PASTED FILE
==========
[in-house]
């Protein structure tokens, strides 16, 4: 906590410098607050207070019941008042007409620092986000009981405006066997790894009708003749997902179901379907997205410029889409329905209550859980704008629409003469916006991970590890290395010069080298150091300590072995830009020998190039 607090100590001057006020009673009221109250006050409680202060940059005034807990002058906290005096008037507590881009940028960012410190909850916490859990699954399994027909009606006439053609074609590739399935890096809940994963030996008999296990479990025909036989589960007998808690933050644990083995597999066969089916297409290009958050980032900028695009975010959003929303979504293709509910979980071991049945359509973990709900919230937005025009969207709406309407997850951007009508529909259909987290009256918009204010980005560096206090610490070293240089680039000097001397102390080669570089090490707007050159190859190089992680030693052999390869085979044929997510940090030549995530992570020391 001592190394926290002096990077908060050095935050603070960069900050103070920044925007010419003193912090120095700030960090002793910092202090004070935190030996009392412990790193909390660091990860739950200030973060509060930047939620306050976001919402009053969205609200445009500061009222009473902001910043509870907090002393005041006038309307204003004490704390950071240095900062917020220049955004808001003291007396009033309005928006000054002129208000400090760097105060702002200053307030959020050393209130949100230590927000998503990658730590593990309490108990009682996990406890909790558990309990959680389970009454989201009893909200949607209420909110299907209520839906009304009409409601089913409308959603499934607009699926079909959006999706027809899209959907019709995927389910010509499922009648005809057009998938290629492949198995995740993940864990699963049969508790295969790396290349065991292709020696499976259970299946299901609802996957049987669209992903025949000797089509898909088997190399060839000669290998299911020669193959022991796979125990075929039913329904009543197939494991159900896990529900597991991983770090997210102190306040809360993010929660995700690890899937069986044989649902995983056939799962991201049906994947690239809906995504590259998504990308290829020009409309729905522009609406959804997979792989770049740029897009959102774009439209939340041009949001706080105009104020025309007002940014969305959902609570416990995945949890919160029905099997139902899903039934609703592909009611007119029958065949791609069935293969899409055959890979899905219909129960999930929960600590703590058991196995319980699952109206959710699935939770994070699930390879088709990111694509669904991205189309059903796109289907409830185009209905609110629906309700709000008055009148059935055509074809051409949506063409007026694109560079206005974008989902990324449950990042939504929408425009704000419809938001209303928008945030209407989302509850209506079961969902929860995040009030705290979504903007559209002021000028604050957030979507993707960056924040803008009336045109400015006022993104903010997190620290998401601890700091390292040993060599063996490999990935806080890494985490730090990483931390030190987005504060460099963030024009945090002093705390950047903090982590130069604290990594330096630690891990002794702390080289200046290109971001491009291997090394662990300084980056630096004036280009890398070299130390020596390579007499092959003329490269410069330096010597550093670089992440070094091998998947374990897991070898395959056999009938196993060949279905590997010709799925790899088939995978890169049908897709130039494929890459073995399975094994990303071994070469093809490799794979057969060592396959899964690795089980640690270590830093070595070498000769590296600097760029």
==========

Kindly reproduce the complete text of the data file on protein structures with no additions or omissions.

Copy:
[in-house]
């Protein structure tokens, strides 16, 4: 906590410098607050207070019941008042007409620092986000009981405006066997790894009708003749997902179901379907997205410029889409329905209550859980704008629409003469916006991970590890290395010069080298150091300590072995830009020998190039 607090100590001057006020009673009221109250006050409680202060940059005034807990002058906290005096008037507590881009940028960012410190909850916490859990699954399994027909009606006439053609074609590739399935890096809940994963030996008999296990479990025909036989589960007998808690933050644990083995597999066969089916297409290009958050980032900028695009975010959003929303979504293709509910979980071991049945359509973990709900919230937005025009969207709406309407997850951007009508529909259909987290009256918009204010980005560096206090610490070293240089680039000097001397102390080669570089090490707007050159190859190089992680030693052999390869085979044929997510940090030549995530992570020391 001592190394926290002096990077908060050095935050603070960069900050103070920044925007010419003193912090120095700030960090002793910092202090004070935190030996009392412990790193909390660091990860739950200030973060509060930047939620306050976001919402009053969205609200445009500061009222009473902001910043509870907090002393005041006038309307204003004490704390950071240095900062917020220049955004808001003291007396009033309005928006000054002129208000400090760097105060702002200053307030959020050393209130949100230590927000998503990658730590593990309490108990009682996990406890909790558990309990959680389970009454989201009893909200949607209420909110299907209520839906009304009409409601089913409308959603499934607009699926079909959006999706027809899209959907019709995927389910010509499922009648005809057009998938290629492949198995995740993940864990699963049969508790295969790396290349065991292709020696499976259970299946299901609802996957049987669209992903025949000797089509898909088997190399060839000669290998299911020669193959022991796979125990075929039913329904009543197939494991159900896990529900597991991983770090997210102190306040809360993010929660995700690890899937069986044989649902995983056939799962991201049906994947690239809906995504590259998504990308290829020009409309729905522009609406959804997979792989770049740029897009959102774009439209939340041009949001706080105009104020025309007002940014969305959902609570416990995945949890919160029905099997139902899903039934609703592909009611007119029958065949791609069935293969899409055959890979899905219909129960999930929960600590703590058991196995319980699952109206959710699935939770994070699930390879088709990111694509669904991205189309059903796109289907409830185009209905609110629906309700709000008055009148059935055509074809051409949506063409007026694109560079206005974008989902990324449950990042939504929408425009704000419809938001209303928008945030209407989302509850209506079961969902929860995040009030705290979504903007559209002021000028604050957030979507993707960056924040803008009336045109400015006022993104903010997190620290998401601890700091390292040993060599063996490999990935806080890494985490730090990483931390030190987005504060460099963030024009945090002093705390950047903090982590130069604290990594330096630690891990002794702390080289200046290109971001491009291997090394662990300084980056630096004036280009890398070299130390020596390579007499092959003329490269410069330096010597550093670089992440070094091998998947374990897991070898395959056999009938196993060949279905590997010709799925790899088939995978890169049908897709130039494929890459073995399975094994990303071994070469093809490799794979057969060592396959899964690795089980640690270590830093070595070498000769590296600097760029």